Drs. Sornay-Rendu and Allard contributed equally to this work.
Disc space narrowing as a new risk factor for vertebral fracture: The OFELY study
Article first published online: 29 MAR 2006
Copyright © 2006 by the American College of Rheumatology
Arthritis & Rheumatism
Volume 54, Issue 4, pages 1262–1269, April 2006
How to Cite
Sornay-Rendu, E., Allard, C., Munoz, F., Duboeuf, F. and Delmas, P. D. (2006), Disc space narrowing as a new risk factor for vertebral fracture: The OFELY study. Arthritis & Rheumatism, 54: 1262–1269. doi: 10.1002/art.21737
- Issue published online: 29 MAR 2006
- Article first published online: 29 MAR 2006
- Manuscript Accepted: 30 DEC 2005
- Manuscript Received: 12 SEP 2005
- Inserm-MSD-Chibret (OFELY Study)
In a previous cross-sectional analysis, we found a positive association between disc space narrowing (DSN) and vertebral fracture. The aim of the present study was to analyze prospectively the risk of vertebral and nonvertebral fractures in women with spine osteoarthritis (OA).
Using radiographs, spine OA was evaluated in 634 postmenopausal women from the OFELY (Os des Femmes de Lyon) cohort (mean ± SD age 61.2 ± 9 years). Prevalence and severity of spine OA were assessed by scoring osteophytes and DSN. Incidental clinical fractures were prospectively registered during annual followup, and vertebral fractures were evaluated by radiography every 4 years.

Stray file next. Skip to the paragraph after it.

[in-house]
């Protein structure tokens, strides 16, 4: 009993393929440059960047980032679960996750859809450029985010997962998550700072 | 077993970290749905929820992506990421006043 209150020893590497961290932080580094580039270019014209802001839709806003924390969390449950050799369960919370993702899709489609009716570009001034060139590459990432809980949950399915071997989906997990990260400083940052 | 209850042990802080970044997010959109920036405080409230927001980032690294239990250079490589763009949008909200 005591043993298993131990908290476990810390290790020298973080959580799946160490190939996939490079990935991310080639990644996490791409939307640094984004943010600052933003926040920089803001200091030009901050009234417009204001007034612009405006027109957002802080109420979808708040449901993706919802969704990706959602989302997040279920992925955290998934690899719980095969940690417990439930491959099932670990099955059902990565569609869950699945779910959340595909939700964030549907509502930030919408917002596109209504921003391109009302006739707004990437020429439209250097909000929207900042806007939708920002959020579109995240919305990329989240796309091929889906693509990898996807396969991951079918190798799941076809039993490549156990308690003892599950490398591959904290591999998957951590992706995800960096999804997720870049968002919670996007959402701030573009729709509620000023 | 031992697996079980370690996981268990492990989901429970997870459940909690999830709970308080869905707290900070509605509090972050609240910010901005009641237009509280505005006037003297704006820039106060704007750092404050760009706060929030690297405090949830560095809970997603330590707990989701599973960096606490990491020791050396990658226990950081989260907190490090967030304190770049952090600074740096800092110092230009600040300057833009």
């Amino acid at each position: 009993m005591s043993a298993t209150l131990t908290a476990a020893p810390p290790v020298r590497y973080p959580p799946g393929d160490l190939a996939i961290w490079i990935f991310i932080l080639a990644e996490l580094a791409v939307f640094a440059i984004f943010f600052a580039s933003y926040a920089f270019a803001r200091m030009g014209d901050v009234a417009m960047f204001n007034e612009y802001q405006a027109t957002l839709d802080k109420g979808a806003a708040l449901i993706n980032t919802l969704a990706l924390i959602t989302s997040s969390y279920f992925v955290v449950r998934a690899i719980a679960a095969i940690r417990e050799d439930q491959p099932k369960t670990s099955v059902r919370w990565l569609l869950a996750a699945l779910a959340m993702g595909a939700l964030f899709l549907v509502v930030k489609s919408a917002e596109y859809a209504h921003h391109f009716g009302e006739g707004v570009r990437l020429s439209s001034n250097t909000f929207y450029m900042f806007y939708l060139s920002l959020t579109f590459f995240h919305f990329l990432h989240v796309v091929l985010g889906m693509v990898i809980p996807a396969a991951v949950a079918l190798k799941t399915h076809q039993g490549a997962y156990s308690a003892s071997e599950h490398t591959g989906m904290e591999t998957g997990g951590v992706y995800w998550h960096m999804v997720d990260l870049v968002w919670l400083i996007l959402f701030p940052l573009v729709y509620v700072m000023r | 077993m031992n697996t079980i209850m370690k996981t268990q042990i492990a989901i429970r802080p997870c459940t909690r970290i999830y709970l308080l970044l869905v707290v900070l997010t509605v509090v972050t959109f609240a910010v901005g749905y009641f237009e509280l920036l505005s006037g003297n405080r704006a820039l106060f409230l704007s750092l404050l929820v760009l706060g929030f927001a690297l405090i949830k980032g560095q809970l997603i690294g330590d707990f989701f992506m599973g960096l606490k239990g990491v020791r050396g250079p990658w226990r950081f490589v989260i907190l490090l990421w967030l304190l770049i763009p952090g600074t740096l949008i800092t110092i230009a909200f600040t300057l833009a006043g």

During an 11-year followup, fractures occurred in 121 women, including 42 with vertebral fractures. No association was found between osteophytes and the risk of fracture. In contrast, DSN was associated with an increased risk of vertebral fractures but not of nonvertebral fractures. After adjusting for confounding variables, the presence of DSN was associated with a marked increased risk of vertebral fractures, with an odds ratio of 6.59 (95% confidence interval 1.36–31.9). In addition, 95% of incident vertebral fractures were located above the disc with the most severe narrowing.
This longitudinal study shows that, despite a higher bone mineral density (BMD), women with spine OA do not have a reduced risk of fracture and that DSN is significantly associated with vertebral fracture risk. The location of DSN and of incident vertebral fractures suggests that disc degeneration impairs the biomechanics of the above spine, which leads to the increased risk of vertebral fractures, independent of BMD. We suggest that DSN is a newly identified risk factor for vertebral fracture that should be taken into consideration when assessing vertebral fracture risk in postmenopausal women.